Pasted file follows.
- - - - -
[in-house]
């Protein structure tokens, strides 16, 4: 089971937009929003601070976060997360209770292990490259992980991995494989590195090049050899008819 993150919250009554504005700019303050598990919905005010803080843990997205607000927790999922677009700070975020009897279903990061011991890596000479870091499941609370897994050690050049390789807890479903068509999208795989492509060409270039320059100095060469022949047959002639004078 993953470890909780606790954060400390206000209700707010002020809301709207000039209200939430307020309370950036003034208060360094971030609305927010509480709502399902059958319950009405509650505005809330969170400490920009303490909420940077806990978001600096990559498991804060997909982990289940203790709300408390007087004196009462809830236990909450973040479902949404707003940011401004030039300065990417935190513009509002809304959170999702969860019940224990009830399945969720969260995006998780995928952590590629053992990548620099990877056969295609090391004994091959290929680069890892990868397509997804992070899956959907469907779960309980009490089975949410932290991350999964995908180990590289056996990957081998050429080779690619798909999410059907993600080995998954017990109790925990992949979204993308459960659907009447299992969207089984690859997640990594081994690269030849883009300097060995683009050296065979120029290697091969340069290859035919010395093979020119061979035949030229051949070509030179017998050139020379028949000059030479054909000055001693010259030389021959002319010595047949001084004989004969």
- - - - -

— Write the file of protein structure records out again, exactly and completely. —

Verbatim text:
[in-house]
């Protein structure tokens, strides 16, 4: 089971937009929003601070976060997360209770292990490259992980991995494989590195090049050899008819 993150919250009554504005700019303050598990919905005010803080843990997205607000927790999922677009700070975020009897279903990061011991890596000479870091499941609370897994050690050049390789807890479903068509999208795989492509060409270039320059100095060469022949047959002639004078 993953470890909780606790954060400390206000209700707010002020809301709207000039209200939430307020309370950036003034208060360094971030609305927010509480709502399902059958319950009405509650505005809330969170400490920009303490909420940077806990978001600096990559498991804060997909982990289940203790709300408390007087004196009462809830236990909450973040479902949404707003940011401004030039300065990417935190513009509002809304959170999702969860019940224990009830399945969720969260995006998780995928952590590629053992990548620099990877056969295609090391004994091959290929680069890892990868397509997804992070899956959907469907779960309980009490089975949410932290991350999964995908180990590289056996990957081998050429080779690619798909999410059907993600080995998954017990109790925990992949979204993308459960659907009447299992969207089984690859997640990594081994690269030849883009300097060995683009050296065979120029290697091969340069290859035919010395093979020119061979035949030229051949070509030179017998050139020379028949000059030479054909000055001693010259030389021959002319010595047949001084004989004969």